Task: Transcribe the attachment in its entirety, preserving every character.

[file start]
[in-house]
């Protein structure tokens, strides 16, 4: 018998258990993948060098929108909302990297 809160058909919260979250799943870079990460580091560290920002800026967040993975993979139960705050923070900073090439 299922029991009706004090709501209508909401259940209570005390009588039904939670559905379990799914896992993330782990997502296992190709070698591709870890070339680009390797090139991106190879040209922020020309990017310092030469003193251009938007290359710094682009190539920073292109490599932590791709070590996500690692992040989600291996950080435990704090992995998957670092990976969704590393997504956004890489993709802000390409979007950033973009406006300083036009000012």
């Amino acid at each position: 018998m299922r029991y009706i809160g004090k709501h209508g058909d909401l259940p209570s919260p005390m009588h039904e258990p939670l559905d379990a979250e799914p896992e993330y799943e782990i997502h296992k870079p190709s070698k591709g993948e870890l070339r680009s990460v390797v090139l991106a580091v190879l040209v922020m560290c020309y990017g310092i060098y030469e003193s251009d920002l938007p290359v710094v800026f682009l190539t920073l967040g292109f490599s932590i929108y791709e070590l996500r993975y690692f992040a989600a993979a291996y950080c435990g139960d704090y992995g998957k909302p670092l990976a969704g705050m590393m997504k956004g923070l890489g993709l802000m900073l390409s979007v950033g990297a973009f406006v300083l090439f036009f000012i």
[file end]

[in-house]
């Protein structure tokens, strides 16, 4: 018998258990993948060098929108909302990297 809160058909919260979250799943870079990460580091560290920002800026967040993975993979139960705050923070900073090439 299922029991009706004090709501209508909401259940209570005390009588039904939670559905379990799914896992993330782990997502296992190709070698591709870890070339680009390797090139991106190879040209922020020309990017310092030469003193251009938007290359710094682009190539920073292109490599932590791709070590996500690692992040989600291996950080435990704090992995998957670092990976969704590393997504956004890489993709802000390409979007950033973009406006300083036009000012």
């Amino acid at each position: 018998m299922r029991y009706i809160g004090k709501h209508g058909d909401l259940p209570s919260p005390m009588h039904e258990p939670l559905d379990a979250e799914p896992e993330y799943e782990i997502h296992k870079p190709s070698k591709g993948e870890l070339r680009s990460v390797v090139l991106a580091v190879l040209v922020m560290c020309y990017g310092i060098y030469e003193s251009d920002l938007p290359v710094v800026f682009l190539t920073l967040g292109f490599s932590i929108y791709e070590l996500r993975y690692f992040a989600a993979a291996y950080c435990g139960d704090y992995g998957k909302p670092l990976a969704g705050m590393m997504k956004g923070l890489g993709l802000m900073l390409s979007v950033g990297a973009f406006v300083l090439f036009f000012i």